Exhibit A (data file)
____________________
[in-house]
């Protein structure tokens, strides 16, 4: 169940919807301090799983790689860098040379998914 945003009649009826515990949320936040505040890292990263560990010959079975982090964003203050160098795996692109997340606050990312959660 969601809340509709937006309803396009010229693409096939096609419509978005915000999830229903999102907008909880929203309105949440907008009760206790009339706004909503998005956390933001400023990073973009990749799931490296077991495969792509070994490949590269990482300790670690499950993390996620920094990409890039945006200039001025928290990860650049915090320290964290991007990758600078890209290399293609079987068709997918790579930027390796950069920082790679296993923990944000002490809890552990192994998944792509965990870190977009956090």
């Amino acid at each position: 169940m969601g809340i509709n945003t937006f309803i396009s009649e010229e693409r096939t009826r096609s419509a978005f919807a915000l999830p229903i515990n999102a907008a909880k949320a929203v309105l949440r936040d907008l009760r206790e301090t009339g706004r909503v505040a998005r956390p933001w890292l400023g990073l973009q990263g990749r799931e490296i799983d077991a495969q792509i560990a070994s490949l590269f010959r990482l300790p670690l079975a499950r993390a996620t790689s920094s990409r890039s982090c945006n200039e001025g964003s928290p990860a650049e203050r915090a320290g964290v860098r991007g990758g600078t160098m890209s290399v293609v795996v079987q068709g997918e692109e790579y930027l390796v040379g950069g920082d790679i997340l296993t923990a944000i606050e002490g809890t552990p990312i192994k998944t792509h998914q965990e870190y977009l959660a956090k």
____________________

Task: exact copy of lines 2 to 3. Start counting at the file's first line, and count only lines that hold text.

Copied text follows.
């Protein structure tokens, strides 16, 4: 169940919807301090799983790689860098040379998914 945003009649009826515990949320936040505040890292990263560990010959079975982090964003203050160098795996692109997340606050990312959660 969601809340509709937006309803396009010229693409096939096609419509978005915000999830229903999102907008909880929203309105949440907008009760206790009339706004909503998005956390933001400023990073973009990749799931490296077991495969792509070994490949590269990482300790670690499950993390996620920094990409890039945006200039001025928290990860650049915090320290964290991007990758600078890209290399293609079987068709997918790579930027390796950069920082790679296993923990944000002490809890552990192994998944792509965990870190977009956090």
């Amino acid at each position: 169940m969601g809340i509709n945003t937006f309803i396009s009649e010229e693409r096939t009826r096609s419509a978005f919807a915000l999830p229903i515990n999102a907008a909880k949320a929203v309105l949440r936040d907008l009760r206790e301090t009339g706004r909503v505040a998005r956390p933001w890292l400023g990073l973009q990263g990749r799931e490296i799983d077991a495969q792509i560990a070994s490949l590269f010959r990482l300790p670690l079975a499950r993390a996620t790689s920094s990409r890039s982090c945006n200039e001025g964003s928290p990860a650049e203050r915090a320290g964290v860098r991007g990758g600078t160098m890209s290399v293609v795996v079987q068709g997918e692109e790579y930027l390796v040379g950069g920082d790679i997340l296993t923990a944000i606050e002490g809890t552990p990312i192994k998944t792509h998914q965990e870190y977009l959660a956090k």